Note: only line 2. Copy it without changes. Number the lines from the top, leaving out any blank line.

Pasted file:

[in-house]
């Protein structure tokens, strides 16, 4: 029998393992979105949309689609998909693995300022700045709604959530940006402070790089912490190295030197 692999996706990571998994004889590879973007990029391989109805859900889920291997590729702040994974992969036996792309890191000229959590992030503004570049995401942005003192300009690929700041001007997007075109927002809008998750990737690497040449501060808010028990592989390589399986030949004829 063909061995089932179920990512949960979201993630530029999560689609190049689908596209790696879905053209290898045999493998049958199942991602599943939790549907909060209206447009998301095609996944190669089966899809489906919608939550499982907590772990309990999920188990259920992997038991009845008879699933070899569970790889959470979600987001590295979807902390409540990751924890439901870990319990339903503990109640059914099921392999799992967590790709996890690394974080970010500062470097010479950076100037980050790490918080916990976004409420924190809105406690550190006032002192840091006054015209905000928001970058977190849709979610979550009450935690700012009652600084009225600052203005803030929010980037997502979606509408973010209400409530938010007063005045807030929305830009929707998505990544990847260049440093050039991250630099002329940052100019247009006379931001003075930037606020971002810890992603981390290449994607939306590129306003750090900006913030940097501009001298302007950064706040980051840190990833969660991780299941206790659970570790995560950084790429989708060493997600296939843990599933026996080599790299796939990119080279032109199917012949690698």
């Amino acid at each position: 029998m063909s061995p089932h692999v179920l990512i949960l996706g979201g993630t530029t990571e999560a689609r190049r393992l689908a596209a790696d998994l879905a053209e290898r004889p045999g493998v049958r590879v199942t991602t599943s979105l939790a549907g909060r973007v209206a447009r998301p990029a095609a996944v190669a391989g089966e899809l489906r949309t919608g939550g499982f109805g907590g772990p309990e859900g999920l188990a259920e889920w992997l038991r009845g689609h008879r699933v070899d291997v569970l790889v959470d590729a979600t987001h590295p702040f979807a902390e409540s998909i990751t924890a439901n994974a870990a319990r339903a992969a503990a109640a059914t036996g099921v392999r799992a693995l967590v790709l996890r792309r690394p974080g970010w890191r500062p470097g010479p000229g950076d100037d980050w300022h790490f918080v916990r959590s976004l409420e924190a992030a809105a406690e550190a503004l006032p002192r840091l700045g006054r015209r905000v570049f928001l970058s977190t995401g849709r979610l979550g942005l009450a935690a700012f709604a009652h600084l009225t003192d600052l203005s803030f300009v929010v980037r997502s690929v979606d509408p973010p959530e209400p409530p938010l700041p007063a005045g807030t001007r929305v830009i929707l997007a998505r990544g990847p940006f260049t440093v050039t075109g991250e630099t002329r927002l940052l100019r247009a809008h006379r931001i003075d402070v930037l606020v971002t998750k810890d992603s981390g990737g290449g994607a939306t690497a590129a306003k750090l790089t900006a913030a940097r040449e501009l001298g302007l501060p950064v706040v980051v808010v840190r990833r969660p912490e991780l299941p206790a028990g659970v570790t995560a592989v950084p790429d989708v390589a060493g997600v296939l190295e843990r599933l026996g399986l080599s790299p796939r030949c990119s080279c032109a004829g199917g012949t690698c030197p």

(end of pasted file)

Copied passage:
């Protein structure tokens, strides 16, 4: 029998393992979105949309689609998909693995300022700045709604959530940006402070790089912490190295030197 692999996706990571998994004889590879973007990029391989109805859900889920291997590729702040994974992969036996792309890191000229959590992030503004570049995401942005003192300009690929700041001007997007075109927002809008998750990737690497040449501060808010028990592989390589399986030949004829 063909061995089932179920990512949960979201993630530029999560689609190049689908596209790696879905053209290898045999493998049958199942991602599943939790549907909060209206447009998301095609996944190669089966899809489906919608939550499982907590772990309990999920188990259920992997038991009845008879699933070899569970790889959470979600987001590295979807902390409540990751924890439901870990319990339903503990109640059914099921392999799992967590790709996890690394974080970010500062470097010479950076100037980050790490918080916990976004409420924190809105406690550190006032002192840091006054015209905000928001970058977190849709979610979550009450935690700012009652600084009225600052203005803030929010980037997502979606509408973010209400409530938010007063005045807030929305830009929707998505990544990847260049440093050039991250630099002329940052100019247009006379931001003075930037606020971002810890992603981390290449994607939306590129306003750090900006913030940097501009001298302007950064706040980051840190990833969660991780299941206790659970570790995560950084790429989708060493997600296939843990599933026996080599790299796939990119080279032109199917012949690698």